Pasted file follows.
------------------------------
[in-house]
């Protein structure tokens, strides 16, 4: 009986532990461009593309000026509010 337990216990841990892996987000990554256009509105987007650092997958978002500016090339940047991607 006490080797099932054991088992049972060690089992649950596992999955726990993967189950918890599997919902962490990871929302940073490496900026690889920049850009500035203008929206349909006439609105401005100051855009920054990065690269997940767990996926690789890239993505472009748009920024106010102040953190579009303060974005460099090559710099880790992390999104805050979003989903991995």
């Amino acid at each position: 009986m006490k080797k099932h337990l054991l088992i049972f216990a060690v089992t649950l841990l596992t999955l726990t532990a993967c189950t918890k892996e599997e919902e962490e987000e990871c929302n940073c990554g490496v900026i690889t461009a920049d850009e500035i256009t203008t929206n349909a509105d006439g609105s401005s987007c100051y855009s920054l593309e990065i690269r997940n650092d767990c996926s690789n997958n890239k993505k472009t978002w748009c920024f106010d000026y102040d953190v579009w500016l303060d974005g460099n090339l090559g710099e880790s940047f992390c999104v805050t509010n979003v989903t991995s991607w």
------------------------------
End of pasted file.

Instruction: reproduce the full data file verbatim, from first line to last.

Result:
[in-house]
């Protein structure tokens, strides 16, 4: 009986532990461009593309000026509010 337990216990841990892996987000990554256009509105987007650092997958978002500016090339940047991607 006490080797099932054991088992049972060690089992649950596992999955726990993967189950918890599997919902962490990871929302940073490496900026690889920049850009500035203008929206349909006439609105401005100051855009920054990065690269997940767990996926690789890239993505472009748009920024106010102040953190579009303060974005460099090559710099880790992390999104805050979003989903991995």
């Amino acid at each position: 009986m006490k080797k099932h337990l054991l088992i049972f216990a060690v089992t649950l841990l596992t999955l726990t532990a993967c189950t918890k892996e599997e919902e962490e987000e990871c929302n940073c990554g490496v900026i690889t461009a920049d850009e500035i256009t203008t929206n349909a509105d006439g609105s401005s987007c100051y855009s920054l593309e990065i690269r997940n650092d767990c996926s690789n997958n890239k993505k472009t978002w748009c920024f106010d000026y102040d953190v579009w500016l303060d974005g460099n090339l090559g710099e880790s940047f992390c999104v805050t509010n979003v989903t991995s991607w």